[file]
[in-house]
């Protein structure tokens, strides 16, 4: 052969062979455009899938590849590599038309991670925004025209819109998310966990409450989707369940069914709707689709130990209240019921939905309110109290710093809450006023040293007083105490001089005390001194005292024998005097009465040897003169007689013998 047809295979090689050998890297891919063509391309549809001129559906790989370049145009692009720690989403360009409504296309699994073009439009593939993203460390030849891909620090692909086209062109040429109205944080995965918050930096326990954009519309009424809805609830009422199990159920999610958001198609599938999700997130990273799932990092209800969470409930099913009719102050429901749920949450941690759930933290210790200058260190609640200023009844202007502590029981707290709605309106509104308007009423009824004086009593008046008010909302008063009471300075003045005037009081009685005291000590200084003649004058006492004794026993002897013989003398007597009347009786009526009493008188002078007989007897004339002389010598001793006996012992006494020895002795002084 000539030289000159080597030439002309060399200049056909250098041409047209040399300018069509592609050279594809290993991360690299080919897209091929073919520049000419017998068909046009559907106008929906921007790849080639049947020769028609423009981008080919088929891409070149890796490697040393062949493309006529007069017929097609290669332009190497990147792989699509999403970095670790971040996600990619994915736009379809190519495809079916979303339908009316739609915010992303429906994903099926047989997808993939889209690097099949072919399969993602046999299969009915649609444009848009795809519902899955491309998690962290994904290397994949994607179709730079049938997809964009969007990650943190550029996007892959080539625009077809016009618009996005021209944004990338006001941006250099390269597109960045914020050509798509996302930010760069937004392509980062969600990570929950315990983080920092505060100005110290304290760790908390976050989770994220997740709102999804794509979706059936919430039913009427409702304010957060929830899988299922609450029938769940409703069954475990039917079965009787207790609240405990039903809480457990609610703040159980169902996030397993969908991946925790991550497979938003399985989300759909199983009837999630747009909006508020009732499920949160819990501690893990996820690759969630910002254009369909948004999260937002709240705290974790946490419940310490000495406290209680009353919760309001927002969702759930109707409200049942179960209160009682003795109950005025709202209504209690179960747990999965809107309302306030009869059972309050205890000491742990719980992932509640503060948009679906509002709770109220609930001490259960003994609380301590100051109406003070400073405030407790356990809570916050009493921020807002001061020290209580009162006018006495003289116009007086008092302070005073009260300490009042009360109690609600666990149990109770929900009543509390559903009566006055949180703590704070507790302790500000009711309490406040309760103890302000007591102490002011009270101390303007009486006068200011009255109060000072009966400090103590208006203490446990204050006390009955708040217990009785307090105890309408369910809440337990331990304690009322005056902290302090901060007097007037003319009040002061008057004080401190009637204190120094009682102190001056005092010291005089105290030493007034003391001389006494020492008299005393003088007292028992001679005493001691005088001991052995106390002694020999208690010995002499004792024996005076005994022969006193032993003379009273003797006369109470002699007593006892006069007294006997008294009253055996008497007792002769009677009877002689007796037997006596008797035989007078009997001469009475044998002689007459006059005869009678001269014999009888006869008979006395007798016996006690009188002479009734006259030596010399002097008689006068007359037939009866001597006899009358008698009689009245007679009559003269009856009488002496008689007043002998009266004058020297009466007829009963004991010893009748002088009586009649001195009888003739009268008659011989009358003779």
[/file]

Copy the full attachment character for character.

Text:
[in-house]
């Protein structure tokens, strides 16, 4: 052969062979455009899938590849590599038309991670925004025209819109998310966990409450989707369940069914709707689709130990209240019921939905309110109290710093809450006023040293007083105490001089005390001194005292024998005097009465040897003169007689013998 047809295979090689050998890297891919063509391309549809001129559906790989370049145009692009720690989403360009409504296309699994073009439009593939993203460390030849891909620090692909086209062109040429109205944080995965918050930096326990954009519309009424809805609830009422199990159920999610958001198609599938999700997130990273799932990092209800969470409930099913009719102050429901749920949450941690759930933290210790200058260190609640200023009844202007502590029981707290709605309106509104308007009423009824004086009593008046008010909302008063009471300075003045005037009081009685005291000590200084003649004058006492004794026993002897013989003398007597009347009786009526009493008188002078007989007897004339002389010598001793006996012992006494020895002795002084 000539030289000159080597030439002309060399200049056909250098041409047209040399300018069509592609050279594809290993991360690299080919897209091929073919520049000419017998068909046009559907106008929906921007790849080639049947020769028609423009981008080919088929891409070149890796490697040393062949493309006529007069017929097609290669332009190497990147792989699509999403970095670790971040996600990619994915736009379809190519495809079916979303339908009316739609915010992303429906994903099926047989997808993939889209690097099949072919399969993602046999299969009915649609444009848009795809519902899955491309998690962290994904290397994949994607179709730079049938997809964009969007990650943190550029996007892959080539625009077809016009618009996005021209944004990338006001941006250099390269597109960045914020050509798509996302930010760069937004392509980062969600990570929950315990983080920092505060100005110290304290760790908390976050989770994220997740709102999804794509979706059936919430039913009427409702304010957060929830899988299922609450029938769940409703069954475990039917079965009787207790609240405990039903809480457990609610703040159980169902996030397993969908991946925790991550497979938003399985989300759909199983009837999630747009909006508020009732499920949160819990501690893990996820690759969630910002254009369909948004999260937002709240705290974790946490419940310490000495406290209680009353919760309001927002969702759930109707409200049942179960209160009682003795109950005025709202209504209690179960747990999965809107309302306030009869059972309050205890000491742990719980992932509640503060948009679906509002709770109220609930001490259960003994609380301590100051109406003070400073405030407790356990809570916050009493921020807002001061020290209580009162006018006495003289116009007086008092302070005073009260300490009042009360109690609600666990149990109770929900009543509390559903009566006055949180703590704070507790302790500000009711309490406040309760103890302000007591102490002011009270101390303007009486006068200011009255109060000072009966400090103590208006203490446990204050006390009955708040217990009785307090105890309408369910809440337990331990304690009322005056902290302090901060007097007037003319009040002061008057004080401190009637204190120094009682102190001056005092010291005089105290030493007034003391001389006494020492008299005393003088007292028992001679005493001691005088001991052995106390002694020999208690010995002499004792024996005076005994022969006193032993003379009273003797006369109470002699007593006892006069007294006997008294009253055996008497007792002769009677009877002689007796037997006596008797035989007078009997001469009475044998002689007459006059005869009678001269014999009888006869008979006395007798016996006690009188002479009734006259030596010399002097008689006068007359037939009866001597006899009358008698009689009245007679009559003269009856009488002496008689007043002998009266004058020297009466007829009963004991010893009748002088009586009649001195009888003739009268008659011989009358003779």